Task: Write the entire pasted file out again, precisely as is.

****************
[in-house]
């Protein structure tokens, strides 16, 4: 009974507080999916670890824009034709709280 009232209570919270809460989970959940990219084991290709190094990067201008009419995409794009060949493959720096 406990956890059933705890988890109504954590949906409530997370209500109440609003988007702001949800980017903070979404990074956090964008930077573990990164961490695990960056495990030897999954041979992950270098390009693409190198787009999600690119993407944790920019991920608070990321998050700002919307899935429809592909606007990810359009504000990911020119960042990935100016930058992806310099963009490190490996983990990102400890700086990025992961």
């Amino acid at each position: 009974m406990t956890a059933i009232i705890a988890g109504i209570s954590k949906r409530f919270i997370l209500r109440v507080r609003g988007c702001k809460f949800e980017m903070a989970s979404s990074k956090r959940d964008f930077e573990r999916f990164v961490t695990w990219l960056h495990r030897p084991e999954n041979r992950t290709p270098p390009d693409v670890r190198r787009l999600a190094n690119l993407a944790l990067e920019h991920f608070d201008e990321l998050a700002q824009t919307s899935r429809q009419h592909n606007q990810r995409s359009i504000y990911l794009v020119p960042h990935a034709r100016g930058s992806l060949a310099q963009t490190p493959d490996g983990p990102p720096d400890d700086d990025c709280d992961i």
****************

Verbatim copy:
[in-house]
């Protein structure tokens, strides 16, 4: 009974507080999916670890824009034709709280 009232209570919270809460989970959940990219084991290709190094990067201008009419995409794009060949493959720096 406990956890059933705890988890109504954590949906409530997370209500109440609003988007702001949800980017903070979404990074956090964008930077573990990164961490695990960056495990030897999954041979992950270098390009693409190198787009999600690119993407944790920019991920608070990321998050700002919307899935429809592909606007990810359009504000990911020119960042990935100016930058992806310099963009490190490996983990990102400890700086990025992961």
């Amino acid at each position: 009974m406990t956890a059933i009232i705890a988890g109504i209570s954590k949906r409530f919270i997370l209500r109440v507080r609003g988007c702001k809460f949800e980017m903070a989970s979404s990074k956090r959940d964008f930077e573990r999916f990164v961490t695990w990219l960056h495990r030897p084991e999954n041979r992950t290709p270098p390009d693409v670890r190198r787009l999600a190094n690119l993407a944790l990067e920019h991920f608070d201008e990321l998050a700002q824009t919307s899935r429809q009419h592909n606007q990810r995409s359009i504000y990911l794009v020119p960042h990935a034709r100016g930058s992806l060949a310099q963009t490190p493959d490996g983990p990102p720096d400890d700086d990025c709280d992961i």